March 2015 saw the rise of Meerkat, hailed as the darling of tech’s huge SXSW festival held in Austin, Texas. The same festival helped launch Twitter a decade earlier, and in 2015 attendees were now obsessing over another startup named after an animal, using its app to livestream their experience from the showroom floor and just about every bar in town. Meerkat had exploded, and within days it had achieved a global user base of people willing to share snippets of their lives publically. In typical startup fashion CEO Ben Rubin described the experience as pretty overwhelming, ‘It was a very blurry 72 hours in which I didn’t sleep and didn’t eat…I don’t remember any of it’. In the following weeks Meerkat would raise $12 million in venture funding, as its viewership continued to explode. In May 2015 its broadcasters reached around 100,000 for the month – an amazing result for a new service, but a number that never grew despite more and more feature additions, like integration with GoPro.
Amongst the excitement of its explosive growth and buzz in the media Meerkat had hit a roadblock. Its viewership continued to grow, and is still growing a year later, but the service struggled to find users willing to regularly broadcast quality content. With online video behemoth YouTube offering advertising revenue as a tangible reward for its creators, Meerkat had an uphill battle in convincing its best users to stick around and put the effort in. In fact, Meerkat board member Josh Elman admits he saw a downward trend in quality, ‘By June, what was clear with both Periscope and Meerkat was I’m using them less than I was two months ago and I’m not finding and discovering new concepts and new moments at all’. Rubin would later describe the struggle in an email to investors: ‘It’s different than sharing photographs — think of it this way: before Instagram, people already knew what constituted a beautiful photo and tried to take them. With live video no one really knows what ‘good’ live video they can create is’.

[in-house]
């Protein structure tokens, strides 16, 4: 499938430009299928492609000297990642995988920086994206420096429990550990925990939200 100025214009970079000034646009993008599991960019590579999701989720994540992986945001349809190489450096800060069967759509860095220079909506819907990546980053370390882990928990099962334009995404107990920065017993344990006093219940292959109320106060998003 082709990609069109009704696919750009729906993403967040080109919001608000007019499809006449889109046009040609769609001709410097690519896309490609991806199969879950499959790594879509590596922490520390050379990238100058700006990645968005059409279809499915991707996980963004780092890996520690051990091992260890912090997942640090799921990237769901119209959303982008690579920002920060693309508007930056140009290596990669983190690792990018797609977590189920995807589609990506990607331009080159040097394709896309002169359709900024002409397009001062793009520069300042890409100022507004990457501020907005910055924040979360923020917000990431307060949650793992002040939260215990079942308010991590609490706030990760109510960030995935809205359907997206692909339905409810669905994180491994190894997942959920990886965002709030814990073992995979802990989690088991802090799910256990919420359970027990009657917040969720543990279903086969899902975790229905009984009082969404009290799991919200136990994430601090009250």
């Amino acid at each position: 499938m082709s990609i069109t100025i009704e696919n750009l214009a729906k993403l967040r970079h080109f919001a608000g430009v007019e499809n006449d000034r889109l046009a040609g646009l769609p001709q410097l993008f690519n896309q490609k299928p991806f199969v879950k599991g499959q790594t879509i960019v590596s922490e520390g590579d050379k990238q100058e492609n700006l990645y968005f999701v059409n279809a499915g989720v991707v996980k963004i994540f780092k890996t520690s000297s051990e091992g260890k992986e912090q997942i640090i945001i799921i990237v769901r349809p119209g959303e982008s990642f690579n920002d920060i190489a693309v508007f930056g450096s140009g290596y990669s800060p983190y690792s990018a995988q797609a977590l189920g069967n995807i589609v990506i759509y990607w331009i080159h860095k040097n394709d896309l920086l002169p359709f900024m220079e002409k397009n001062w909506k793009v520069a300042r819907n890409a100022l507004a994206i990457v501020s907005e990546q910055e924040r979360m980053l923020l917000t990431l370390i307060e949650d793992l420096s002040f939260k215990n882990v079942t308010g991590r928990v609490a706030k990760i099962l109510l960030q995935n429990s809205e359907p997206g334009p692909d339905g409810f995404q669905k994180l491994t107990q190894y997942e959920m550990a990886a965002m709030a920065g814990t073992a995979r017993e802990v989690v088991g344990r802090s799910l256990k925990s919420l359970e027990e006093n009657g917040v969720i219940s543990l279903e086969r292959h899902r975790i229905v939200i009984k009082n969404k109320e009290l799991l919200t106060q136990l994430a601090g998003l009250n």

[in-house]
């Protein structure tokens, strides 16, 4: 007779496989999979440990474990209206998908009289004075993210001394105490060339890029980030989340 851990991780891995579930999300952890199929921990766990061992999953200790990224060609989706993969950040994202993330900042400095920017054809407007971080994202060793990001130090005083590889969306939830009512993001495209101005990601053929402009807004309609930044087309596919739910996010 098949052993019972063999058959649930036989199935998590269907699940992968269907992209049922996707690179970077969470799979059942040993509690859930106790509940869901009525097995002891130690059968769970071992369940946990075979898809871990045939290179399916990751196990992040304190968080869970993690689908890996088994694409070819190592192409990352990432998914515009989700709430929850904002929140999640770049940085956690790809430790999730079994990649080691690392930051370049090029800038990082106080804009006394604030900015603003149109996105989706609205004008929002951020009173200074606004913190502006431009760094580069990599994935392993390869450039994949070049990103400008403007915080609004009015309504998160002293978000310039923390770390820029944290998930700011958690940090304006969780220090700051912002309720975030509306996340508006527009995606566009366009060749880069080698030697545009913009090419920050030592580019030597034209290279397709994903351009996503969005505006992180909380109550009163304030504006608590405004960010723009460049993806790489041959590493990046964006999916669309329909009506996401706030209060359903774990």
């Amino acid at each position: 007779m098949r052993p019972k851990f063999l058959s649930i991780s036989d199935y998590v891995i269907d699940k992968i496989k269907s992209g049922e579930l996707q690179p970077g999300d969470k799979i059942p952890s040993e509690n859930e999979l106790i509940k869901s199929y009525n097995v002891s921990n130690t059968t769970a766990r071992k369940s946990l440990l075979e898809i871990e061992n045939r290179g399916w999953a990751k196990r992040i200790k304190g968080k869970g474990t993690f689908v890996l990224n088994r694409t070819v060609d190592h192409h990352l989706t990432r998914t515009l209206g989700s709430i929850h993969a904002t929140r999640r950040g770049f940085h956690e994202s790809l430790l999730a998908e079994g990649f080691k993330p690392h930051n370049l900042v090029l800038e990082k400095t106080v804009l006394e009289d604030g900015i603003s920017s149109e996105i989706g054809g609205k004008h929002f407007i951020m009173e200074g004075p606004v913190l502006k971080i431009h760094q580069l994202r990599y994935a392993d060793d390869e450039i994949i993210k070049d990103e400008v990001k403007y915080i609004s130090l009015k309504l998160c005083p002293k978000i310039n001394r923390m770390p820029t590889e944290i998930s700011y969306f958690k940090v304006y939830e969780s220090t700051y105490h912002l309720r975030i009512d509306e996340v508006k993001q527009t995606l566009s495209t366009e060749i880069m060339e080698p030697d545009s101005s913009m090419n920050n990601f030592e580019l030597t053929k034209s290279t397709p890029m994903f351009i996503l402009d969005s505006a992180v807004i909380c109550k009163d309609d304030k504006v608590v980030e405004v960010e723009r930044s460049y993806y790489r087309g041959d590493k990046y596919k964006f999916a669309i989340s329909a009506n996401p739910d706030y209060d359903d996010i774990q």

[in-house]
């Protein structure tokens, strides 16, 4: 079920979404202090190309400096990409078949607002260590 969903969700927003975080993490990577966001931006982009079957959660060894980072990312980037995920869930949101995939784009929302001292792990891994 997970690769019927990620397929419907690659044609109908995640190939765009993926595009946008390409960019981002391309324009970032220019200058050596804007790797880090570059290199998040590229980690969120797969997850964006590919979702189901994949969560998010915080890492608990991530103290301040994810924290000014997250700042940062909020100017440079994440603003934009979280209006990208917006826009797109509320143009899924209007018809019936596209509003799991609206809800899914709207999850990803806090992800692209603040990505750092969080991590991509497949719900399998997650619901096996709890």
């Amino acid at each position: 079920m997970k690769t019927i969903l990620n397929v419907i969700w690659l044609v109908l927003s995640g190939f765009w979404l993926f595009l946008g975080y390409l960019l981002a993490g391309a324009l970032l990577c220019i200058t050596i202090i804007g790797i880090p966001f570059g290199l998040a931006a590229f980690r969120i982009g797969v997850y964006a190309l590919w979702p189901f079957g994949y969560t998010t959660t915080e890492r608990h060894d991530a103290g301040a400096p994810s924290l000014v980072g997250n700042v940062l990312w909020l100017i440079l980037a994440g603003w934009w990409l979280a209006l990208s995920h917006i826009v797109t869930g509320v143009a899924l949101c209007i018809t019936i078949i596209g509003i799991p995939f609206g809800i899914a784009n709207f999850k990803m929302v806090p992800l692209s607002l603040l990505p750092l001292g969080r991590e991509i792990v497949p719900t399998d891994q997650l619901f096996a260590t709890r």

Meerkat made its mark in the tech industry in a big way, and fast, causing some big players to come back swinging. At the peak of Meerkat’s popularity Twitter bought rival service Periscope, and chose to disable Meerkat’s access to its social graph soon after, blocking the app’s ability to post to its platform, or integrate follower/following lists so users could find each other. Meerkat, the service that allowed people to ‘Tweet Live Video’ anywhere, anytime, was partially crippled overnight. It had ruffled Twitter’s feathers, and would soon have to face Facebook’s introduction of live video, as well as YouTube’s continued push of its own live streaming services.
Meerkat had its heyday in live streaming, but the writing was on the wall for the young startup. An increasing viewership with decreasing broadcasts was an unsustainable proposition. Worse, a survey conducted by Horizon Media last April found only a fifth of US internet users were interested in trying live streaming.
‘It was a fucking hard decision to say ‘it’s not going to work, thank you everyone for the support,’” Rubin said in an email to employees two weeks ago. ‘One-to-many [broadcasting] is not more than a feature on top of a platform, and if we want to be independent we have to change the course.’
So what’s next for Meerkat? Its sticking around, but switching its focus to creating a social network where ‘everybody is always live’. The company is staying hush on whatever that means, but speculators say it sounds a lot like Google Hangouts or Skype, where users only broadcast to a few people they know. As Periscope, Facebook and YouTube continue to go all in on live streaming, it remains to be seen which of these major players will crack the code on maintaining regular, quality broadcasts first (and make a bucket load of money from it, of course).